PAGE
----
Madison County impacts
Eleven new proposals were voted on at the Montana High School Association meeting Jan. 20.
Schools across the state sent representatives to Billings for the annual meeting. Each school had one vote for each proposal. The majority wins. Some proposals will not affect Madison County schools either way, but others could have impacts.
MHAS proposed an exception for participating in school activities. A student has to be enrolled 20 hours a week and physically attend the school 10 hours a week to participate with a MHSA member school. One proposal exempts students in transformational learning programs from the “bricks and mortar” requirement, and another proposal exempts home school students from having to spend 10 hours a week in regular attendance at the school.
“I think it is important to have that interaction with the students,” Ennis School Athletic Director, Chris Hess said.
Changes in the legislature prompted the MHAS proposal. Senate Bill 8 passed in the house and senate before Governor Steve Bullock vetoed it. The bill provided funding for schools who had outside students participating in their activity programs for 3 weeks or more.
“From a law enforcement perspective, teachers are the biggest feelers,” Ennis Police Officer John Moore said.
Sheridan Schools had a different perspective on the proposal, voting for the exemption.
“We want those students in our doors, but we’re also looking at the health of the student,” Sheridan Superintendent Mike Wetherbee said. “Participating in sports is better for the health of the kid.”
Arlee High School proposed to open eighth-grade participation to all high school sports except football. Currently, high schools can only use eighth graders for basketball, track and volleyball. Amendments to transfer rules were grouped in the proposal, making it easier for students transferring from one MSHA member school to another MSHA member school to participate in school activities. This would be extended to eighth graders who have been approved.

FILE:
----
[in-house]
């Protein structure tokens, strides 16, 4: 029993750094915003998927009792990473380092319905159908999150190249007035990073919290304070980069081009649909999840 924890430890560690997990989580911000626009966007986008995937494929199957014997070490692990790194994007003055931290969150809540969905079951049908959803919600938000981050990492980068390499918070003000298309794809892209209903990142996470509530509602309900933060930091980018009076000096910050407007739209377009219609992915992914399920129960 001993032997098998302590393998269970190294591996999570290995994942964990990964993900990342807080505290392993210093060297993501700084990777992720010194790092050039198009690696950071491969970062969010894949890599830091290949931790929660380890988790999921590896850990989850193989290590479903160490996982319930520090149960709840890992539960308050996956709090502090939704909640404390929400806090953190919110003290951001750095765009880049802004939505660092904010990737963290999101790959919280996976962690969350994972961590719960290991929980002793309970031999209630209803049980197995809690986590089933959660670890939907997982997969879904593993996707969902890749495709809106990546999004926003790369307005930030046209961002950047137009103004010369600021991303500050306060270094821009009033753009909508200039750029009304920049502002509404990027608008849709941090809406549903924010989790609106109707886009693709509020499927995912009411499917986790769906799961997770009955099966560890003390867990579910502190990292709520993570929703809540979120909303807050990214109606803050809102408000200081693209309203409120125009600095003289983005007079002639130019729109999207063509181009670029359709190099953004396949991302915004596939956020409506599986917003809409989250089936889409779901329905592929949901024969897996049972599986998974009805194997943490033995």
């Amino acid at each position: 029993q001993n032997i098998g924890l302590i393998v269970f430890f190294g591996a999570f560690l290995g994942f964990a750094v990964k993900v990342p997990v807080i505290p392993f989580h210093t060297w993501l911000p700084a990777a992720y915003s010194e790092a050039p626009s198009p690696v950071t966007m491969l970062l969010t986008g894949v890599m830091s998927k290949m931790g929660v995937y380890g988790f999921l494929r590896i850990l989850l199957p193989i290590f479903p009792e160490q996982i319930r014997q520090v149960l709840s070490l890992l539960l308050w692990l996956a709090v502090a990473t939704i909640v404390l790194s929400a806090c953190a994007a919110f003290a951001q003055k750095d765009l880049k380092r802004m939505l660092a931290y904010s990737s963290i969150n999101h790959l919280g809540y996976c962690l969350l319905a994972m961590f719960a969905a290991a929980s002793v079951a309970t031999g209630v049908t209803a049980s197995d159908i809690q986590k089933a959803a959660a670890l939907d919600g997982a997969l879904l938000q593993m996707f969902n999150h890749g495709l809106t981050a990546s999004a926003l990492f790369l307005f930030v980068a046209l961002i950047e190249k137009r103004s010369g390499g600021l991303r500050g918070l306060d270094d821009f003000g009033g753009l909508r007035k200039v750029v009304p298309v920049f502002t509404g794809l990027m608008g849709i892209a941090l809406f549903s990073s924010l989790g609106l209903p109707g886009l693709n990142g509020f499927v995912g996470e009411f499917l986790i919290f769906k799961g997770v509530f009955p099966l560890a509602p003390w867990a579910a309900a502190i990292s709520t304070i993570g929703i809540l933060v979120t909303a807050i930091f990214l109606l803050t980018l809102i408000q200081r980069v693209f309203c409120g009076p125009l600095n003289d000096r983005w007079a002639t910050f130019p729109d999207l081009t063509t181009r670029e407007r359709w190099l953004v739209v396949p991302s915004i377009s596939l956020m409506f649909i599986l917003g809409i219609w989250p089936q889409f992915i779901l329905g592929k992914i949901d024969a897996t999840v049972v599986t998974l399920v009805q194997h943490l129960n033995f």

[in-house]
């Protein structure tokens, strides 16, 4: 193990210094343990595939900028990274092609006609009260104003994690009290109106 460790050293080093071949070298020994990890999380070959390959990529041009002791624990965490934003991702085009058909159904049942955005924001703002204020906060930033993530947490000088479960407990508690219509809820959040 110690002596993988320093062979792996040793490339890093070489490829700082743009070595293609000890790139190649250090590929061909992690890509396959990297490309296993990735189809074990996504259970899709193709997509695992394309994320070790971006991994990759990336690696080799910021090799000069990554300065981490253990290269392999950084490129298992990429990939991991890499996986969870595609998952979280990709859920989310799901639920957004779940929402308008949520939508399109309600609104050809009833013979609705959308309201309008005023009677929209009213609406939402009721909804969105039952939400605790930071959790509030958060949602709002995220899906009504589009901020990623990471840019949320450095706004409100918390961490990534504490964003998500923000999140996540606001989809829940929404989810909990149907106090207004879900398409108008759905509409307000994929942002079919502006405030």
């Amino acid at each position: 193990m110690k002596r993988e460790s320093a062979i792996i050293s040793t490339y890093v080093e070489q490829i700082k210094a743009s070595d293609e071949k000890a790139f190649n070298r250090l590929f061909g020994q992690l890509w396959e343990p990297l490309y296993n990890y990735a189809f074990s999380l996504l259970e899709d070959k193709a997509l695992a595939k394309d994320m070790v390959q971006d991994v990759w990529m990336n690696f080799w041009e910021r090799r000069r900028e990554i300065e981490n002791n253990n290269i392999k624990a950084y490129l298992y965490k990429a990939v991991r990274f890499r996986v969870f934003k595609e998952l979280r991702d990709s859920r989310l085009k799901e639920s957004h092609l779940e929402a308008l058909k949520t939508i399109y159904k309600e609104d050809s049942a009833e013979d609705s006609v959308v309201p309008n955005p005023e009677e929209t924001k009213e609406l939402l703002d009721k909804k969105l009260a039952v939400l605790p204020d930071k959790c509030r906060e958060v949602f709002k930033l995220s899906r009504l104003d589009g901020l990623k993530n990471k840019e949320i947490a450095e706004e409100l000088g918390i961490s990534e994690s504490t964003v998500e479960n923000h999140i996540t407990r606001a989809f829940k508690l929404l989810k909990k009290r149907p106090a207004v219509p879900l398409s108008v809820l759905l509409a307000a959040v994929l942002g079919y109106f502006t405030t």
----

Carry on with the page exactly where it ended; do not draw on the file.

Small schools often have to co-op with larger schools or use eighth graders to fill their rosters. MHSA has over 200 co-op teams, with 319 eighth graders approved to play in basketball and volleyball in the 2018-2019 school year.
While Ennis and Sheridan voted for the proposal, Harrison and Twin Bridges Schools voted against it. Harrison did not want to ban eighth graders from participating in football.
“Leave it up to the local school boards,” Harrison School Superintendent Fred Hofman said. “They know them [the students] better than anyone.”
Other proposals that received mixed support from Madison County schools included making co-op schools bear the cost of additional trophies, not providing trophies for the loser in football and soccer semi-final games, removing the losing-bracket in volleyball tournaments and allowing golf coaches to coach on the green.
Madison County schools agreed – with differing levels of interest – on allowing players to wear warm-up jerseys purchased by the school or booster club, specifying penalties for coaches who violate the recruiting rule, and adding girls’ wresting and boys’ powerlifting to the MHSA sanctioned sports.